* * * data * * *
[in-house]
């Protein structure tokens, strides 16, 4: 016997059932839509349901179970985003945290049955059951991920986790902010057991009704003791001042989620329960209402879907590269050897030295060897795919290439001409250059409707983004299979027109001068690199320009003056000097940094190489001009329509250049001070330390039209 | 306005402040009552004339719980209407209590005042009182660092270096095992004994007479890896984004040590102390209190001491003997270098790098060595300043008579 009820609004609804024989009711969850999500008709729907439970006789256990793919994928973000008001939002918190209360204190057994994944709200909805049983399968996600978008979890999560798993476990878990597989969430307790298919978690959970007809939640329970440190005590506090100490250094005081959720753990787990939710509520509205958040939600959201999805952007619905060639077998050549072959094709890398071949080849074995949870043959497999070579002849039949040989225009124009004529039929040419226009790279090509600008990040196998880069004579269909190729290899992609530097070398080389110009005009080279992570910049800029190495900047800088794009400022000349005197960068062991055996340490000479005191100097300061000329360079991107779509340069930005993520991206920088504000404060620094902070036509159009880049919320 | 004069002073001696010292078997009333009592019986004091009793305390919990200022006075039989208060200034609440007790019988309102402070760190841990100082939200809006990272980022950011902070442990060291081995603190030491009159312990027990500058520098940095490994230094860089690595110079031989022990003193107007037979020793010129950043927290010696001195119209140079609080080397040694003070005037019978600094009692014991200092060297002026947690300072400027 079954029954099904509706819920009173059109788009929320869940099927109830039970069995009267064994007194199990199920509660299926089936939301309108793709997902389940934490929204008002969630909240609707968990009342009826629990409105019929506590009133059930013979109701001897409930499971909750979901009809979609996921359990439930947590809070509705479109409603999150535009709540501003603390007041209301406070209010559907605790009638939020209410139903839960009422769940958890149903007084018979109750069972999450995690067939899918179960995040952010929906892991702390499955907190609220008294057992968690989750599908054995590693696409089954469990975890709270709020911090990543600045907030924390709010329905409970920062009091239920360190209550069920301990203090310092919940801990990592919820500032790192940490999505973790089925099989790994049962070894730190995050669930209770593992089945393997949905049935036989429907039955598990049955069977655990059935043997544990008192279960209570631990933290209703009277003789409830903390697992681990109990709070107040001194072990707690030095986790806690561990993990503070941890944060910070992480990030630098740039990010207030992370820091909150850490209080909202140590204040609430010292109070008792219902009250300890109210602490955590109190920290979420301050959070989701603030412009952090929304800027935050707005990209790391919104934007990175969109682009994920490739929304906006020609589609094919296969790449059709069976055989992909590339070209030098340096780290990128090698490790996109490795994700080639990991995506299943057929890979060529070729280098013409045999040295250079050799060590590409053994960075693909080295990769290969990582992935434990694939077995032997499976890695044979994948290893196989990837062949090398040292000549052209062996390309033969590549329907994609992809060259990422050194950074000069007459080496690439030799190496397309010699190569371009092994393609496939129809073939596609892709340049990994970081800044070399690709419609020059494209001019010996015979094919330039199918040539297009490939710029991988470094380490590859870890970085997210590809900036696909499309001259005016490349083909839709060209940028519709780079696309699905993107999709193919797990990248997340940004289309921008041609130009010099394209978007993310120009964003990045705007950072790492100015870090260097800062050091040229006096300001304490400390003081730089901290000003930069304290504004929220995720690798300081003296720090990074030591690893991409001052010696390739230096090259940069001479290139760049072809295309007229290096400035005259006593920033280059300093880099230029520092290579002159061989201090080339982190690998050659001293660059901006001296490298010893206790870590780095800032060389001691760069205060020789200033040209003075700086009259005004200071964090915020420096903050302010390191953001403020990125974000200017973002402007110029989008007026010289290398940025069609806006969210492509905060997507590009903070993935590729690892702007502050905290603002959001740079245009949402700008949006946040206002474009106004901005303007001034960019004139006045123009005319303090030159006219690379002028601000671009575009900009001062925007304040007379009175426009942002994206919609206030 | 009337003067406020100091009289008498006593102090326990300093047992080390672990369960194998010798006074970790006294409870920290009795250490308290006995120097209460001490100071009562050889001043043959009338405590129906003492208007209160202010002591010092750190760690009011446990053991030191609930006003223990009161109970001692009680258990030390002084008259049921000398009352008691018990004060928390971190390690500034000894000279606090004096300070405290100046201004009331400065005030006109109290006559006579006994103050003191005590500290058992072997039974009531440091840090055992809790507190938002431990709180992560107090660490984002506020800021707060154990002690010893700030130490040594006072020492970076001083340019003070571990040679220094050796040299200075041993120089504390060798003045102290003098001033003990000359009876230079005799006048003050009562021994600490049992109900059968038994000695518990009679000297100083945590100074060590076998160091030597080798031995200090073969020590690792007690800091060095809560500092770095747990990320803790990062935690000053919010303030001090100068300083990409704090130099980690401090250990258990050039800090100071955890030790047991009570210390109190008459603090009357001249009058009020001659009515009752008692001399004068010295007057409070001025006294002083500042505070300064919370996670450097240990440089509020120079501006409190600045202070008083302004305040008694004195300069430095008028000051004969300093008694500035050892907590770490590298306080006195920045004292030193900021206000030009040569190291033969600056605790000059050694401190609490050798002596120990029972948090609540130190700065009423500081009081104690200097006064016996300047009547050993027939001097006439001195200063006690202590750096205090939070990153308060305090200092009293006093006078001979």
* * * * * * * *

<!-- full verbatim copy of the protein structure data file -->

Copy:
[in-house]
């Protein structure tokens, strides 16, 4: 016997059932839509349901179970985003945290049955059951991920986790902010057991009704003791001042989620329960209402879907590269050897030295060897795919290439001409250059409707983004299979027109001068690199320009003056000097940094190489001009329509250049001070330390039209 | 306005402040009552004339719980209407209590005042009182660092270096095992004994007479890896984004040590102390209190001491003997270098790098060595300043008579 009820609004609804024989009711969850999500008709729907439970006789256990793919994928973000008001939002918190209360204190057994994944709200909805049983399968996600978008979890999560798993476990878990597989969430307790298919978690959970007809939640329970440190005590506090100490250094005081959720753990787990939710509520509205958040939600959201999805952007619905060639077998050549072959094709890398071949080849074995949870043959497999070579002849039949040989225009124009004529039929040419226009790279090509600008990040196998880069004579269909190729290899992609530097070398080389110009005009080279992570910049800029190495900047800088794009400022000349005197960068062991055996340490000479005191100097300061000329360079991107779509340069930005993520991206920088504000404060620094902070036509159009880049919320 | 004069002073001696010292078997009333009592019986004091009793305390919990200022006075039989208060200034609440007790019988309102402070760190841990100082939200809006990272980022950011902070442990060291081995603190030491009159312990027990500058520098940095490994230094860089690595110079031989022990003193107007037979020793010129950043927290010696001195119209140079609080080397040694003070005037019978600094009692014991200092060297002026947690300072400027 079954029954099904509706819920009173059109788009929320869940099927109830039970069995009267064994007194199990199920509660299926089936939301309108793709997902389940934490929204008002969630909240609707968990009342009826629990409105019929506590009133059930013979109701001897409930499971909750979901009809979609996921359990439930947590809070509705479109409603999150535009709540501003603390007041209301406070209010559907605790009638939020209410139903839960009422769940958890149903007084018979109750069972999450995690067939899918179960995040952010929906892991702390499955907190609220008294057992968690989750599908054995590693696409089954469990975890709270709020911090990543600045907030924390709010329905409970920062009091239920360190209550069920301990203090310092919940801990990592919820500032790192940490999505973790089925099989790994049962070894730190995050669930209770593992089945393997949905049935036989429907039955598990049955069977655990059935043997544990008192279960209570631990933290209703009277003789409830903390697992681990109990709070107040001194072990707690030095986790806690561990993990503070941890944060910070992480990030630098740039990010207030992370820091909150850490209080909202140590204040609430010292109070008792219902009250300890109210602490955590109190920290979420301050959070989701603030412009952090929304800027935050707005990209790391919104934007990175969109682009994920490739929304906006020609589609094919296969790449059709069976055989992909590339070209030098340096780290990128090698490790996109490795994700080639990991995506299943057929890979060529070729280098013409045999040295250079050799060590590409053994960075693909080295990769290969990582992935434990694939077995032997499976890695044979994948290893196989990837062949090398040292000549052209062996390309033969590549329907994609992809060259990422050194950074000069007459080496690439030799190496397309010699190569371009092994393609496939129809073939596609892709340049990994970081800044070399690709419609020059494209001019010996015979094919330039199918040539297009490939710029991988470094380490590859870890970085997210590809900036696909499309001259005016490349083909839709060209940028519709780079696309699905993107999709193919797990990248997340940004289309921008041609130009010099394209978007993310120009964003990045705007950072790492100015870090260097800062050091040229006096300001304490400390003081730089901290000003930069304290504004929220995720690798300081003296720090990074030591690893991409001052010696390739230096090259940069001479290139760049072809295309007229290096400035005259006593920033280059300093880099230029520092290579002159061989201090080339982190690998050659001293660059901006001296490298010893206790870590780095800032060389001691760069205060020789200033040209003075700086009259005004200071964090915020420096903050302010390191953001403020990125974000200017973002402007110029989008007026010289290398940025069609806006969210492509905060997507590009903070993935590729690892702007502050905290603002959001740079245009949402700008949006946040206002474009106004901005303007001034960019004139006045123009005319303090030159006219690379002028601000671009575009900009001062925007304040007379009175426009942002994206919609206030 | 009337003067406020100091009289008498006593102090326990300093047992080390672990369960194998010798006074970790006294409870920290009795250490308290006995120097209460001490100071009562050889001043043959009338405590129906003492208007209160202010002591010092750190760690009011446990053991030191609930006003223990009161109970001692009680258990030390002084008259049921000398009352008691018990004060928390971190390690500034000894000279606090004096300070405290100046201004009331400065005030006109109290006559006579006994103050003191005590500290058992072997039974009531440091840090055992809790507190938002431990709180992560107090660490984002506020800021707060154990002690010893700030130490040594006072020492970076001083340019003070571990040679220094050796040299200075041993120089504390060798003045102290003098001033003990000359009876230079005799006048003050009562021994600490049992109900059968038994000695518990009679000297100083945590100074060590076998160091030597080798031995200090073969020590690792007690800091060095809560500092770095747990990320803790990062935690000053919010303030001090100068300083990409704090130099980690401090250990258990050039800090100071955890030790047991009570210390109190008459603090009357001249009058009020001659009515009752008692001399004068010295007057409070001025006294002083500042505070300064919370996670450097240990440089509020120079501006409190600045202070008083302004305040008694004195300069430095008028000051004969300093008694500035050892907590770490590298306080006195920045004292030193900021206000030009040569190291033969600056605790000059050694401190609490050798002596120990029972948090609540130190700065009423500081009081104690200097006064016996300047009547050993027939001097006439001195200063006690202590750096205090939070990153308060305090200092009293006093006078001979």